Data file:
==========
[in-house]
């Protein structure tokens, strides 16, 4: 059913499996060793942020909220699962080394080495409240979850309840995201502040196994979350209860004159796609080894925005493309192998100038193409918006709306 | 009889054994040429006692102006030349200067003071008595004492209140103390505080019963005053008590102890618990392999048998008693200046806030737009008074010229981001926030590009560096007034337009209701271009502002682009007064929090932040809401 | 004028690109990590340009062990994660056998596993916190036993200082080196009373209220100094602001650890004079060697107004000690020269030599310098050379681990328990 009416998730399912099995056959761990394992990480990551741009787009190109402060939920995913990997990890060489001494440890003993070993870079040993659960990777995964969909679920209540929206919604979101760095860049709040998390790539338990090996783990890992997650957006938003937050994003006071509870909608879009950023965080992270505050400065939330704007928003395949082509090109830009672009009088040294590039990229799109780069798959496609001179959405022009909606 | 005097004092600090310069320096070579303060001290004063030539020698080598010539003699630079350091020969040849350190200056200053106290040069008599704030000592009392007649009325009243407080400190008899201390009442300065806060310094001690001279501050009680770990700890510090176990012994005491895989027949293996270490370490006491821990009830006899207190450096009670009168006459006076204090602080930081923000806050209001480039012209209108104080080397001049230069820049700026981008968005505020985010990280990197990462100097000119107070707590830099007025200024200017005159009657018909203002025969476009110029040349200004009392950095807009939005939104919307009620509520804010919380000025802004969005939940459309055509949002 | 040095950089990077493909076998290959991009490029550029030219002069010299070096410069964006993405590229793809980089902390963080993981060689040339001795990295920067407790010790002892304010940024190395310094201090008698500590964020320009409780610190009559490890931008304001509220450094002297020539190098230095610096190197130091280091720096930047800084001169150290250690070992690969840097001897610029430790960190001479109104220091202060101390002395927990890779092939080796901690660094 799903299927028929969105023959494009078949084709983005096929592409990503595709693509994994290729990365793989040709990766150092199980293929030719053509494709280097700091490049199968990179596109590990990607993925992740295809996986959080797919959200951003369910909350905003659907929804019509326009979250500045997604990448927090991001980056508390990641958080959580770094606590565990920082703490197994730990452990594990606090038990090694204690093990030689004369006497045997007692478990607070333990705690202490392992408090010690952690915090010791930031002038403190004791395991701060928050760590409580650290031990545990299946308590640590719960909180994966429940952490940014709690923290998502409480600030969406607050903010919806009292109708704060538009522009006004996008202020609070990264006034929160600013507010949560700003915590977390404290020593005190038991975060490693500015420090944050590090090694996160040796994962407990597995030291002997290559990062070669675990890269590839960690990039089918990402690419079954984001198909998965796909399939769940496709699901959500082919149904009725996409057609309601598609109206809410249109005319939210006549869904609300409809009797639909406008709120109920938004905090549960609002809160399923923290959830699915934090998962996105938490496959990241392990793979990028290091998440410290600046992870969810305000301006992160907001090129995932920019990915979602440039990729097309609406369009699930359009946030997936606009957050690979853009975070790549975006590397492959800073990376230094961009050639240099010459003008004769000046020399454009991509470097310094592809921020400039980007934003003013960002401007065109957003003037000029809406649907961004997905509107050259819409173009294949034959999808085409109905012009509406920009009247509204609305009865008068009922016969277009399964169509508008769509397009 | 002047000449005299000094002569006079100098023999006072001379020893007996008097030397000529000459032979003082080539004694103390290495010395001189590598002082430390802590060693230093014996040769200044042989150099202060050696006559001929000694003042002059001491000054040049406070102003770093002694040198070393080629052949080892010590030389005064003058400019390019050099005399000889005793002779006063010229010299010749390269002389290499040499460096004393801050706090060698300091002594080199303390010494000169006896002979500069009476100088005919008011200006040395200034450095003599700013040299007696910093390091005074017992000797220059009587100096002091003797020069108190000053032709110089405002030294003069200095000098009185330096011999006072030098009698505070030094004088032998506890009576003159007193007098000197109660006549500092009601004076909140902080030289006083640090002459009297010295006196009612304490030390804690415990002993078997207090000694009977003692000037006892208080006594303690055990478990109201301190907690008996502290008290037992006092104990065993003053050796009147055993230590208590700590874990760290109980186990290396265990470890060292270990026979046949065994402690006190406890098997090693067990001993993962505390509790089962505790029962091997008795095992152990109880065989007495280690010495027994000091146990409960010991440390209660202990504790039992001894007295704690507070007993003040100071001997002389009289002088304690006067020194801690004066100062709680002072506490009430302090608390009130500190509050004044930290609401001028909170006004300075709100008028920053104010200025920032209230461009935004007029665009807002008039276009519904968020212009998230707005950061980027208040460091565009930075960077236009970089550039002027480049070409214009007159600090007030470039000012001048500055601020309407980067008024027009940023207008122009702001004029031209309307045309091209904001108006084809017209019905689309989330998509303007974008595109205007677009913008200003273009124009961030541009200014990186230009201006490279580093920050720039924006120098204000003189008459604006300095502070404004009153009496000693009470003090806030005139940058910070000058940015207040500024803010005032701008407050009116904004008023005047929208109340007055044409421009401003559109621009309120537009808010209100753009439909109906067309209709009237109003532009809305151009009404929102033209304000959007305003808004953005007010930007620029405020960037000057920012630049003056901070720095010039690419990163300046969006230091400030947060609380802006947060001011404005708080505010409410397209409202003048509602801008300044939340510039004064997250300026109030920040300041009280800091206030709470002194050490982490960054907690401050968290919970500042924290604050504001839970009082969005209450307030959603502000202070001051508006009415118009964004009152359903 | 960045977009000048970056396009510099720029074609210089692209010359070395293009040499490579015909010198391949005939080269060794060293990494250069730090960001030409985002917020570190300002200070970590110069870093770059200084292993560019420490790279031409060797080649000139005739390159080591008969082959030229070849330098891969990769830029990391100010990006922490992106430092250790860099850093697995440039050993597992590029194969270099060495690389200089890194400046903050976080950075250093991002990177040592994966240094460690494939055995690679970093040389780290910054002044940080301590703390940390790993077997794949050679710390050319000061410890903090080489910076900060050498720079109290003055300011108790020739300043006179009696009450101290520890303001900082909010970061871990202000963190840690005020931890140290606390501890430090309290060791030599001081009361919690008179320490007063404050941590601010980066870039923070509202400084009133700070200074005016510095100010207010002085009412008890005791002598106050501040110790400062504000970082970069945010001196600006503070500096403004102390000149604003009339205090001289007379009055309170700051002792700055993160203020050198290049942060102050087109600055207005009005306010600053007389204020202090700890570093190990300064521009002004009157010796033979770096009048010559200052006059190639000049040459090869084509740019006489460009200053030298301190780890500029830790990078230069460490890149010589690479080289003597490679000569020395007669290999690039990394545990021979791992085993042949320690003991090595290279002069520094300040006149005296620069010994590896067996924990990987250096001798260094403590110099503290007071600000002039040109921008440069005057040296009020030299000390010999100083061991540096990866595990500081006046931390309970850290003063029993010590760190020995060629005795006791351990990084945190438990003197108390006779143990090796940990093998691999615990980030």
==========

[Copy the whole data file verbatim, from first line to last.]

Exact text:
[in-house]
């Protein structure tokens, strides 16, 4: 059913499996060793942020909220699962080394080495409240979850309840995201502040196994979350209860004159796609080894925005493309192998100038193409918006709306 | 009889054994040429006692102006030349200067003071008595004492209140103390505080019963005053008590102890618990392999048998008693200046806030737009008074010229981001926030590009560096007034337009209701271009502002682009007064929090932040809401 | 004028690109990590340009062990994660056998596993916190036993200082080196009373209220100094602001650890004079060697107004000690020269030599310098050379681990328990 009416998730399912099995056959761990394992990480990551741009787009190109402060939920995913990997990890060489001494440890003993070993870079040993659960990777995964969909679920209540929206919604979101760095860049709040998390790539338990090996783990890992997650957006938003937050994003006071509870909608879009950023965080992270505050400065939330704007928003395949082509090109830009672009009088040294590039990229799109780069798959496609001179959405022009909606 | 005097004092600090310069320096070579303060001290004063030539020698080598010539003699630079350091020969040849350190200056200053106290040069008599704030000592009392007649009325009243407080400190008899201390009442300065806060310094001690001279501050009680770990700890510090176990012994005491895989027949293996270490370490006491821990009830006899207190450096009670009168006459006076204090602080930081923000806050209001480039012209209108104080080397001049230069820049700026981008968005505020985010990280990197990462100097000119107070707590830099007025200024200017005159009657018909203002025969476009110029040349200004009392950095807009939005939104919307009620509520804010919380000025802004969005939940459309055509949002 | 040095950089990077493909076998290959991009490029550029030219002069010299070096410069964006993405590229793809980089902390963080993981060689040339001795990295920067407790010790002892304010940024190395310094201090008698500590964020320009409780610190009559490890931008304001509220450094002297020539190098230095610096190197130091280091720096930047800084001169150290250690070992690969840097001897610029430790960190001479109104220091202060101390002395927990890779092939080796901690660094 799903299927028929969105023959494009078949084709983005096929592409990503595709693509994994290729990365793989040709990766150092199980293929030719053509494709280097700091490049199968990179596109590990990607993925992740295809996986959080797919959200951003369910909350905003659907929804019509326009979250500045997604990448927090991001980056508390990641958080959580770094606590565990920082703490197994730990452990594990606090038990090694204690093990030689004369006497045997007692478990607070333990705690202490392992408090010690952690915090010791930031002038403190004791395991701060928050760590409580650290031990545990299946308590640590719960909180994966429940952490940014709690923290998502409480600030969406607050903010919806009292109708704060538009522009006004996008202020609070990264006034929160600013507010949560700003915590977390404290020593005190038991975060490693500015420090944050590090090694996160040796994962407990597995030291002997290559990062070669675990890269590839960690990039089918990402690419079954984001198909998965796909399939769940496709699901959500082919149904009725996409057609309601598609109206809410249109005319939210006549869904609300409809009797639909406008709120109920938004905090549960609002809160399923923290959830699915934090998962996105938490496959990241392990793979990028290091998440410290600046992870969810305000301006992160907001090129995932920019990915979602440039990729097309609406369009699930359009946030997936606009957050690979853009975070790549975006590397492959800073990376230094961009050639240099010459003008004769000046020399454009991509470097310094592809921020400039980007934003003013960002401007065109957003003037000029809406649907961004997905509107050259819409173009294949034959999808085409109905012009509406920009009247509204609305009865008068009922016969277009399964169509508008769509397009 | 002047000449005299000094002569006079100098023999006072001379020893007996008097030397000529000459032979003082080539004694103390290495010395001189590598002082430390802590060693230093014996040769200044042989150099202060050696006559001929000694003042002059001491000054040049406070102003770093002694040198070393080629052949080892010590030389005064003058400019390019050099005399000889005793002779006063010229010299010749390269002389290499040499460096004393801050706090060698300091002594080199303390010494000169006896002979500069009476100088005919008011200006040395200034450095003599700013040299007696910093390091005074017992000797220059009587100096002091003797020069108190000053032709110089405002030294003069200095000098009185330096011999006072030098009698505070030094004088032998506890009576003159007193007098000197109660006549500092009601004076909140902080030289006083640090002459009297010295006196009612304490030390804690415990002993078997207090000694009977003692000037006892208080006594303690055990478990109201301190907690008996502290008290037992006092104990065993003053050796009147055993230590208590700590874990760290109980186990290396265990470890060292270990026979046949065994402690006190406890098997090693067990001993993962505390509790089962505790029962091997008795095992152990109880065989007495280690010495027994000091146990409960010991440390209660202990504790039992001894007295704690507070007993003040100071001997002389009289002088304690006067020194801690004066100062709680002072506490009430302090608390009130500190509050004044930290609401001028909170006004300075709100008028920053104010200025920032209230461009935004007029665009807002008039276009519904968020212009998230707005950061980027208040460091565009930075960077236009970089550039002027480049070409214009007159600090007030470039000012001048500055601020309407980067008024027009940023207008122009702001004029031209309307045309091209904001108006084809017209019905689309989330998509303007974008595109205007677009913008200003273009124009961030541009200014990186230009201006490279580093920050720039924006120098204000003189008459604006300095502070404004009153009496000693009470003090806030005139940058910070000058940015207040500024803010005032701008407050009116904004008023005047929208109340007055044409421009401003559109621009309120537009808010209100753009439909109906067309209709009237109003532009809305151009009404929102033209304000959007305003808004953005007010930007620029405020960037000057920012630049003056901070720095010039690419990163300046969006230091400030947060609380802006947060001011404005708080505010409410397209409202003048509602801008300044939340510039004064997250300026109030920040300041009280800091206030709470002194050490982490960054907690401050968290919970500042924290604050504001839970009082969005209450307030959603502000202070001051508006009415118009964004009152359903 | 960045977009000048970056396009510099720029074609210089692209010359070395293009040499490579015909010198391949005939080269060794060293990494250069730090960001030409985002917020570190300002200070970590110069870093770059200084292993560019420490790279031409060797080649000139005739390159080591008969082959030229070849330098891969990769830029990391100010990006922490992106430092250790860099850093697995440039050993597992590029194969270099060495690389200089890194400046903050976080950075250093991002990177040592994966240094460690494939055995690679970093040389780290910054002044940080301590703390940390790993077997794949050679710390050319000061410890903090080489910076900060050498720079109290003055300011108790020739300043006179009696009450101290520890303001900082909010970061871990202000963190840690005020931890140290606390501890430090309290060791030599001081009361919690008179320490007063404050941590601010980066870039923070509202400084009133700070200074005016510095100010207010002085009412008890005791002598106050501040110790400062504000970082970069945010001196600006503070500096403004102390000149604003009339205090001289007379009055309170700051002792700055993160203020050198290049942060102050087109600055207005009005306010600053007389204020202090700890570093190990300064521009002004009157010796033979770096009048010559200052006059190639000049040459090869084509740019006489460009200053030298301190780890500029830790990078230069460490890149010589690479080289003597490679000569020395007669290999690039990394545990021979791992085993042949320690003991090595290279002069520094300040006149005296620069010994590896067996924990990987250096001798260094403590110099503290007071600000002039040109921008440069005057040296009020030299000390010999100083061991540096990866595990500081006046931390309970850290003063029993010590760190020995060629005795006791351990990084945190438990003197108390006779143990090796940990093998691999615990980030």